MS Susceptibility May be Influenced by Female-Specific Variations in MicroRNAs-Coding Genes

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In a new study entitled “Variants of MicroRNA Genes: Gender-Specific Associations with Multiple Sclerosis Risk and Severity,” researchers identified variations in genes coding for microRNAs that influence patients’ susceptibility to develop multiple sclerosis, as well as the disease course. Most importantly, these variations were gender specific, identified only in women patients. The study was published in the International Journal of Molecular Sciences.

Multiple sclerosis (MS) is a chronic autoimmune disease where patients’ own immune system attacks myelin, a component of nerve fibers, leading to paralysis. The disease’s most common course is characterized by sporadic symptoms (clinical episodes) followed by periods of stability, and at this stage termed relapsing-remitting MS (RRMS). This stage affects twice as many women as men and escalates, within ten years, to a stage of symptom worsening, termed secondary progressive MS (SPMS). Both stages – referred to as bout-onset MS – affect approximately 85% to 90% of patients.

The disease arises due to complex interactions between environmental risk factors and genetic susceptibility (determined by multiple genes). An additional layer of complexity was discovered when several recent studies suggested that epigenetic changes in susceptibility genes (i.e., mechanisms that influence gene expression without altering the underlying DNA sequence, including DNA methylation and histone modification) might play a key role in MS development.

An additional mechanism controlling gene expression is mediated by microRNAs (small, single-stranded non-coding RNA molecules), most commonly by activating mRNA degradation or repression of its translation (of note, the first step in gene expression is transcription of the genetic information in DNA into mRNA; the latter is then translated into a protein — as a result, maintaining proper mRNA levels is a key component of gene expression). Notably, alterations in microRNA biogenesis have been reported in MS and other autoimmune diseases.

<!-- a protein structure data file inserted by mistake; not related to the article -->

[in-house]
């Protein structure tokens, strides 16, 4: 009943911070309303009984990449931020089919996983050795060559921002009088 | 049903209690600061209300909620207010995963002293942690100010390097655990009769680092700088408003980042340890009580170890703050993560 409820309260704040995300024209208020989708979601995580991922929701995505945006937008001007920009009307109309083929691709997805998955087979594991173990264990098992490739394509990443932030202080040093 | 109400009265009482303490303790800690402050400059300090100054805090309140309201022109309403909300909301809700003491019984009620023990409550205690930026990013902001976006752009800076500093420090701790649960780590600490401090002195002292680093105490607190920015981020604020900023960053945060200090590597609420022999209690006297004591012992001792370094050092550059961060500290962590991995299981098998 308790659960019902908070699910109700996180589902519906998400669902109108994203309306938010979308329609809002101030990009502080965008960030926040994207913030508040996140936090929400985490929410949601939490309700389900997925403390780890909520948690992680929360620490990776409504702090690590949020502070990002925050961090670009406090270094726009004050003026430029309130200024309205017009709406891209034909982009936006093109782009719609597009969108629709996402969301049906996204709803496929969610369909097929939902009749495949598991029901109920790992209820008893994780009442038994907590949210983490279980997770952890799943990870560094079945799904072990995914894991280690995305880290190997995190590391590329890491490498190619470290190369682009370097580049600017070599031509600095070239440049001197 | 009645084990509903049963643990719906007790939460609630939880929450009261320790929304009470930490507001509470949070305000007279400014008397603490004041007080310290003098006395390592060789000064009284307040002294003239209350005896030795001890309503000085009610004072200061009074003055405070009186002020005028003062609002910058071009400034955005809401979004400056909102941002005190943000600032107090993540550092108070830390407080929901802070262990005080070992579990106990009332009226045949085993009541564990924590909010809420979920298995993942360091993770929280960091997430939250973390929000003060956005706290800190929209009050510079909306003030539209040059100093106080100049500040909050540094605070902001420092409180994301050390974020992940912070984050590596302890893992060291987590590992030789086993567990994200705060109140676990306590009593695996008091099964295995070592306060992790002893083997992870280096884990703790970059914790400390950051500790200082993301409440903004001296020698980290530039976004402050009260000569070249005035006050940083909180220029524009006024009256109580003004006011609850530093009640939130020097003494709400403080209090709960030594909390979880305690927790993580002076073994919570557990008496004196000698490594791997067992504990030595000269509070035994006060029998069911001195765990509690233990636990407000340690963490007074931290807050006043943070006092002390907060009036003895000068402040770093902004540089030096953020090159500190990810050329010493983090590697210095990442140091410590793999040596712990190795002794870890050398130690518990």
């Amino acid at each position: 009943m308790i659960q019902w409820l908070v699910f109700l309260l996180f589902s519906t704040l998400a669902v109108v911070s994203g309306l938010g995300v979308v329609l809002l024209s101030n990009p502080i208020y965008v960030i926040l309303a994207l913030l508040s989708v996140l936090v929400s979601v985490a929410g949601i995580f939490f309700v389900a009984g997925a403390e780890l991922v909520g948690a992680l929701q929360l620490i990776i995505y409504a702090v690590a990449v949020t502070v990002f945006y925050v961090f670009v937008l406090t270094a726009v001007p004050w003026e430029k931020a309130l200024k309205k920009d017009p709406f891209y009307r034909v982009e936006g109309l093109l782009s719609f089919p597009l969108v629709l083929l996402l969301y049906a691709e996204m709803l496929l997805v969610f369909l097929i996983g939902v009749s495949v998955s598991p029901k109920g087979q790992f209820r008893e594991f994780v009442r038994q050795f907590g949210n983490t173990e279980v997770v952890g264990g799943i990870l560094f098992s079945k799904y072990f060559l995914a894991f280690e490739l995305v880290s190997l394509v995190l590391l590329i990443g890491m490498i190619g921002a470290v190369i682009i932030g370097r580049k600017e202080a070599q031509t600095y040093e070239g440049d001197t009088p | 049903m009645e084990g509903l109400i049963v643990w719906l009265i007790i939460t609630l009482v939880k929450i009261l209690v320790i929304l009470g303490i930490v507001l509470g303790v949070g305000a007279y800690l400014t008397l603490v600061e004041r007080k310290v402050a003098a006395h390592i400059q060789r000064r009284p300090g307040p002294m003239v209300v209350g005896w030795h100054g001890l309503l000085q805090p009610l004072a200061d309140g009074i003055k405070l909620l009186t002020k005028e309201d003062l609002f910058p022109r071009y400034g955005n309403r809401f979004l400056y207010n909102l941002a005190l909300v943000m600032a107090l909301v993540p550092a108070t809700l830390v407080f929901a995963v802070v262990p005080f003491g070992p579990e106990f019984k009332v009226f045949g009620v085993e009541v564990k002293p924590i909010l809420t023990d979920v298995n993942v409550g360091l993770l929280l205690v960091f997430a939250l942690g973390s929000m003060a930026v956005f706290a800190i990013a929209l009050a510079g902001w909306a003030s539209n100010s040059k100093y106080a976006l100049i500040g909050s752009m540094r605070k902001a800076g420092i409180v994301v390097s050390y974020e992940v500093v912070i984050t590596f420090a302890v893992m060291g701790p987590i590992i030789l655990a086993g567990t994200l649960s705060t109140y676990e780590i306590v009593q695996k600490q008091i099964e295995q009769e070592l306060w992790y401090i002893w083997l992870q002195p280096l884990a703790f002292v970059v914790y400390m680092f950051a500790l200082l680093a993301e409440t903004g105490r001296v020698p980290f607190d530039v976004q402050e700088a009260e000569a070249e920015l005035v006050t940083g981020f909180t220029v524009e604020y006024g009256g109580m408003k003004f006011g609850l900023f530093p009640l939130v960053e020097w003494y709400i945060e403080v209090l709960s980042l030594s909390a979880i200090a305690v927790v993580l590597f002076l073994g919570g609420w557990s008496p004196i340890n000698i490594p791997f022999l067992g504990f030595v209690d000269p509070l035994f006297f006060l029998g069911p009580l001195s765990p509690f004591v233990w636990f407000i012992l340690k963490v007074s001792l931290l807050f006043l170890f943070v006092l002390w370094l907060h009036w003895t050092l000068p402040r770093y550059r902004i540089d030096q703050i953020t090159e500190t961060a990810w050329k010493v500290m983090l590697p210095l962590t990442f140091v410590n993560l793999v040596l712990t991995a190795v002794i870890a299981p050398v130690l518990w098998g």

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In this new study, authors hypothesized whether variations in gene coding for microRNAs impact microRNAs function and contribute to MS pathogenesis. To test their hypothesis, authors enrolled 561 unrelated patients with bout-onset MS and 441 healthy volunteers and analyzed microRNAs gene variants and their impact on MS risk and severity. They focused their analysis on gene variations (specifically, single nucleotide polymorphisms, SNPs) in microRNAs previously reported as having a role on inflammatory conditions.

The team identified SNPs on four microRNA genes – MIR223 and MIR146A; MIR499A and MIR196A2 – to influence MS susceptibility and MS development, respectively. Additionally, they identified pairwise interactions for MIR223 with MIR146A and MIR499A with MIR196A2. Importantly, microRNA genes’ variants were gender-specific, associating specifically with women but not with men.

In recent years, researchers have made advancements in better understanding the pathogenesis of diseases based on a wide range of genetic factors, including ethnicity and gender. These new findings into how gender-specific MicroRNA genes affect MS risk and severity may help researchers develop future treatment strategies that are fine-tuned for either men or women in order to maximize their effectiveness.

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